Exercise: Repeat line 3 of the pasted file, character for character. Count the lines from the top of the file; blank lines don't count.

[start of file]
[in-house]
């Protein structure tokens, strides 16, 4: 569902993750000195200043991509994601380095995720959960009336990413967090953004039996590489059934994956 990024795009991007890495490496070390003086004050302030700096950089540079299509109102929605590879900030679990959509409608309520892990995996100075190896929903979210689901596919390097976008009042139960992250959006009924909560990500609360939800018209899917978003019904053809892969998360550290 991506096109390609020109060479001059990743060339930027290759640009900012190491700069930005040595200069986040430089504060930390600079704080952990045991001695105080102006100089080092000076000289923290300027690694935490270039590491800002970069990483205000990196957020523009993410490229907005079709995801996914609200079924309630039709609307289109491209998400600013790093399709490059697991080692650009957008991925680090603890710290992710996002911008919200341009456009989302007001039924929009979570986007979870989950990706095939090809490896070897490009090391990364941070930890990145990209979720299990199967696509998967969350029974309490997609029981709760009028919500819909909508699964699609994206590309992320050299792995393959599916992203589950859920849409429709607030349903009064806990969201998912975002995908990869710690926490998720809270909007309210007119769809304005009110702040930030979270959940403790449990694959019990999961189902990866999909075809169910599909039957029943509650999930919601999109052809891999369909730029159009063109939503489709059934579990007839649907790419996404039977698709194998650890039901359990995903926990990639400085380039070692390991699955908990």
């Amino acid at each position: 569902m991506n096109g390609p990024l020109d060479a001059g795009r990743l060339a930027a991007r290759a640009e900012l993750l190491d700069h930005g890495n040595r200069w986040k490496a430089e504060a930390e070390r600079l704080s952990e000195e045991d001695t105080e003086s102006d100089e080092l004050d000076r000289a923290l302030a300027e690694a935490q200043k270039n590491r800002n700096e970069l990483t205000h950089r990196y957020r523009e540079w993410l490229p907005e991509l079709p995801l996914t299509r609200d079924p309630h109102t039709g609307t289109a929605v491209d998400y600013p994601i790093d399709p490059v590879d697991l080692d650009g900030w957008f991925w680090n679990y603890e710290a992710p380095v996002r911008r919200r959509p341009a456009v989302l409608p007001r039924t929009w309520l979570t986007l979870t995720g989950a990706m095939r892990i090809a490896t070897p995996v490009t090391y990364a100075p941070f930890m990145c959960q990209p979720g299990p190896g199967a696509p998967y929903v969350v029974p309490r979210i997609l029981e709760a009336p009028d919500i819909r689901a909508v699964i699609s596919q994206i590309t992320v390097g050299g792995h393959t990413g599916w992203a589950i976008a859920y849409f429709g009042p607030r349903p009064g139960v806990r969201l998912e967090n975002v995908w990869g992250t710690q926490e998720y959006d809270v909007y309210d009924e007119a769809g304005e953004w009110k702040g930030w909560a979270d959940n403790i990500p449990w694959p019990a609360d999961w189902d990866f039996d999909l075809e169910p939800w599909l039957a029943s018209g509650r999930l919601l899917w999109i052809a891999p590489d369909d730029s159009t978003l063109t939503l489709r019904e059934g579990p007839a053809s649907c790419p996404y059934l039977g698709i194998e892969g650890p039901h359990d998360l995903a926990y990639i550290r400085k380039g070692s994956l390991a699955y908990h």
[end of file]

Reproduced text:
């Amino acid at each position: 569902m991506n096109g390609p990024l020109d060479a001059g795009r990743l060339a930027a991007r290759a640009e900012l993750l190491d700069h930005g890495n040595r200069w986040k490496a430089e504060a930390e070390r600079l704080s952990e000195e045991d001695t105080e003086s102006d100089e080092l004050d000076r000289a923290l302030a300027e690694a935490q200043k270039n590491r800002n700096e970069l990483t205000h950089r990196y957020r523009e540079w993410l490229p907005e991509l079709p995801l996914t299509r609200d079924p309630h109102t039709g609307t289109a929605v491209d998400y600013p994601i790093d399709p490059v590879d697991l080692d650009g900030w957008f991925w680090n679990y603890e710290a992710p380095v996002r911008r919200r959509p341009a456009v989302l409608p007001r039924t929009w309520l979570t986007l979870t995720g989950a990706m095939r892990i090809a490896t070897p995996v490009t090391y990364a100075p941070f930890m990145c959960q990209p979720g299990p190896g199967a696509p998967y929903v969350v029974p309490r979210i997609l029981e709760a009336p009028d919500i819909r689901a909508v699964i699609s596919q994206i590309t992320v390097g050299g792995h393959t990413g599916w992203a589950i976008a859920y849409f429709g009042p607030r349903p009064g139960v806990r969201l998912e967090n975002v995908w990869g992250t710690q926490e998720y959006d809270v909007y309210d009924e007119a769809g304005e953004w009110k702040g930030w909560a979270d959940n403790i990500p449990w694959p019990a609360d999961w189902d990866f039996d999909l075809e169910p939800w599909l039957a029943s018209g509650r999930l919601l899917w999109i052809a891999p590489d369909d730029s159009t978003l063109t939503l489709r019904e059934g579990p007839a053809s649907c790419p996404y059934l039977g698709i194998e892969g650890p039901h359990d998360l995903a926990y990639i550290r400085k380039g070692s994956l390991a699955y908990h």